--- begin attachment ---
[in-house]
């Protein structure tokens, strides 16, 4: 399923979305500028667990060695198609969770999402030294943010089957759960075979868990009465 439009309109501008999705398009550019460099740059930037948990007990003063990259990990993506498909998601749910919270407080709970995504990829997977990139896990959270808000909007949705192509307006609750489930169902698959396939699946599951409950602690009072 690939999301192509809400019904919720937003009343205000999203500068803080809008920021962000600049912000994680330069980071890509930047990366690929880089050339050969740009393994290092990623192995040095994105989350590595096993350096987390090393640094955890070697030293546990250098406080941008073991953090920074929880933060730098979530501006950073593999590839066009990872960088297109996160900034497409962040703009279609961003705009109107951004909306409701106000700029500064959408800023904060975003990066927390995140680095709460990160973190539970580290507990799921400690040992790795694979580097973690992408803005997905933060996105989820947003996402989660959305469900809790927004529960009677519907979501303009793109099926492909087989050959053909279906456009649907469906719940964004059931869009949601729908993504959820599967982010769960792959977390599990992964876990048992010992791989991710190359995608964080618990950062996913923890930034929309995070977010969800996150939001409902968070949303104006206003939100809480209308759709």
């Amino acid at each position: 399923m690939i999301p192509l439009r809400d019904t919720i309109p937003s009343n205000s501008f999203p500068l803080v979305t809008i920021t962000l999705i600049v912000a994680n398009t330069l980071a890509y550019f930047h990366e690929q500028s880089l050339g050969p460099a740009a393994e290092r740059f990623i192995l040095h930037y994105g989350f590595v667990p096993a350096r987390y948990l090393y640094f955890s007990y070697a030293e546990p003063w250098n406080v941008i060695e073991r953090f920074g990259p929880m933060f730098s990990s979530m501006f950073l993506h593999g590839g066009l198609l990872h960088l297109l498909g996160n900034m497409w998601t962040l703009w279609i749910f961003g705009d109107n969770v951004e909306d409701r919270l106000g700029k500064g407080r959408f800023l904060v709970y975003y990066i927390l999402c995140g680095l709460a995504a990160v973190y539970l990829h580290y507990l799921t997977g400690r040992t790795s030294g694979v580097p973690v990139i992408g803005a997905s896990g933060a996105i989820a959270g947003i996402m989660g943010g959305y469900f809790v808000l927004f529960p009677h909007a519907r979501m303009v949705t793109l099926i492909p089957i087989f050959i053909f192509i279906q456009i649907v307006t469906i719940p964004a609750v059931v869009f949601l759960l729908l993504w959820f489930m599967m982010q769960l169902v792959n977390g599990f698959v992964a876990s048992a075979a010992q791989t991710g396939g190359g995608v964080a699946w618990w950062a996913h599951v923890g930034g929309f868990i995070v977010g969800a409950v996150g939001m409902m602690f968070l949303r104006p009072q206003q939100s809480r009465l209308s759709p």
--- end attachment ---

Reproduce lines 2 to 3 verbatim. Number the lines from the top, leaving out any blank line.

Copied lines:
């Protein structure tokens, strides 16, 4: 399923979305500028667990060695198609969770999402030294943010089957759960075979868990009465 439009309109501008999705398009550019460099740059930037948990007990003063990259990990993506498909998601749910919270407080709970995504990829997977990139896990959270808000909007949705192509307006609750489930169902698959396939699946599951409950602690009072 690939999301192509809400019904919720937003009343205000999203500068803080809008920021962000600049912000994680330069980071890509930047990366690929880089050339050969740009393994290092990623192995040095994105989350590595096993350096987390090393640094955890070697030293546990250098406080941008073991953090920074929880933060730098979530501006950073593999590839066009990872960088297109996160900034497409962040703009279609961003705009109107951004909306409701106000700029500064959408800023904060975003990066927390995140680095709460990160973190539970580290507990799921400690040992790795694979580097973690992408803005997905933060996105989820947003996402989660959305469900809790927004529960009677519907979501303009793109099926492909087989050959053909279906456009649907469906719940964004059931869009949601729908993504959820599967982010769960792959977390599990992964876990048992010992791989991710190359995608964080618990950062996913923890930034929309995070977010969800996150939001409902968070949303104006206003939100809480209308759709």
């Amino acid at each position: 399923m690939i999301p192509l439009r809400d019904t919720i309109p937003s009343n205000s501008f999203p500068l803080v979305t809008i920021t962000l999705i600049v912000a994680n398009t330069l980071a890509y550019f930047h990366e690929q500028s880089l050339g050969p460099a740009a393994e290092r740059f990623i192995l040095h930037y994105g989350f590595v667990p096993a350096r987390y948990l090393y640094f955890s007990y070697a030293e546990p003063w250098n406080v941008i060695e073991r953090f920074g990259p929880m933060f730098s990990s979530m501006f950073l993506h593999g590839g066009l198609l990872h960088l297109l498909g996160n900034m497409w998601t962040l703009w279609i749910f961003g705009d109107n969770v951004e909306d409701r919270l106000g700029k500064g407080r959408f800023l904060v709970y975003y990066i927390l999402c995140g680095l709460a995504a990160v973190y539970l990829h580290y507990l799921t997977g400690r040992t790795s030294g694979v580097p973690v990139i992408g803005a997905s896990g933060a996105i989820a959270g947003i996402m989660g943010g959305y469900f809790v808000l927004f529960p009677h909007a519907r979501m303009v949705t793109l099926i492909p089957i087989f050959i053909f192509i279906q456009i649907v307006t469906i719940p964004a609750v059931v869009f949601l759960l729908l993504w959820f489930m599967m982010q769960l169902v792959n977390g599990f698959v992964a876990s048992a075979a010992q791989t991710g396939g190359g995608v964080a699946w618990w950062a996913h599951v923890g930034g929309f868990i995070v977010g969800a409950v996150g939001m409902m602690f968070l949303r104006p009072q206003q939100s809480r009465l209308s759709p």